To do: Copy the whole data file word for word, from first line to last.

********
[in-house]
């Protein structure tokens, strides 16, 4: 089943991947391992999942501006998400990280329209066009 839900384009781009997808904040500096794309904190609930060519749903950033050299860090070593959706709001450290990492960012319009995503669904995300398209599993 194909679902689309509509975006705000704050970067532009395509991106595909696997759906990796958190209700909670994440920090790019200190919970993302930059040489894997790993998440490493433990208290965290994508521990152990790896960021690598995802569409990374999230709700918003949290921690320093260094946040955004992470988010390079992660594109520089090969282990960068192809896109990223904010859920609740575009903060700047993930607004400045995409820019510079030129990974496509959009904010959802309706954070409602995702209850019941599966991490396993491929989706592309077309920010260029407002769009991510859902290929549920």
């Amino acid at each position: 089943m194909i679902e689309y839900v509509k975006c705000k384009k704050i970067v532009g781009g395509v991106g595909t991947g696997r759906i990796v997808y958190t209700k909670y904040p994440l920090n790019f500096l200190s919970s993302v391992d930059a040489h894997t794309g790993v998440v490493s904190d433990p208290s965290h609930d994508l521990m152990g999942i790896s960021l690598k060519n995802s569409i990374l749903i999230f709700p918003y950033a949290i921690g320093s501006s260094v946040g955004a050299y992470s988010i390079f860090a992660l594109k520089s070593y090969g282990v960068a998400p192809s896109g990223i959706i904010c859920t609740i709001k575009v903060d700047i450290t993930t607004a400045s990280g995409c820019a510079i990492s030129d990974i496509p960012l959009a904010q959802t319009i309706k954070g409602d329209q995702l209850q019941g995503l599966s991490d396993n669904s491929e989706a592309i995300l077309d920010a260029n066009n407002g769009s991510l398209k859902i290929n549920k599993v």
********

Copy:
[in-house]
């Protein structure tokens, strides 16, 4: 089943991947391992999942501006998400990280329209066009 839900384009781009997808904040500096794309904190609930060519749903950033050299860090070593959706709001450290990492960012319009995503669904995300398209599993 194909679902689309509509975006705000704050970067532009395509991106595909696997759906990796958190209700909670994440920090790019200190919970993302930059040489894997790993998440490493433990208290965290994508521990152990790896960021690598995802569409990374999230709700918003949290921690320093260094946040955004992470988010390079992660594109520089090969282990960068192809896109990223904010859920609740575009903060700047993930607004400045995409820019510079030129990974496509959009904010959802309706954070409602995702209850019941599966991490396993491929989706592309077309920010260029407002769009991510859902290929549920």
């Amino acid at each position: 089943m194909i679902e689309y839900v509509k975006c705000k384009k704050i970067v532009g781009g395509v991106g595909t991947g696997r759906i990796v997808y958190t209700k909670y904040p994440l920090n790019f500096l200190s919970s993302v391992d930059a040489h894997t794309g790993v998440v490493s904190d433990p208290s965290h609930d994508l521990m152990g999942i790896s960021l690598k060519n995802s569409i990374l749903i999230f709700p918003y950033a949290i921690g320093s501006s260094v946040g955004a050299y992470s988010i390079f860090a992660l594109k520089s070593y090969g282990v960068a998400p192809s896109g990223i959706i904010c859920t609740i709001k575009v903060d700047i450290t993930t607004a400045s990280g995409c820019a510079i990492s030129d990974i496509p960012l959009a904010q959802t319009i309706k954070g409602d329209q995702l209850q019941g995503l599966s991490d396993n669904s491929e989706a592309i995300l077309d920010a260029n066009n407002g769009s991510l398209k859902i290929n549920k599993v």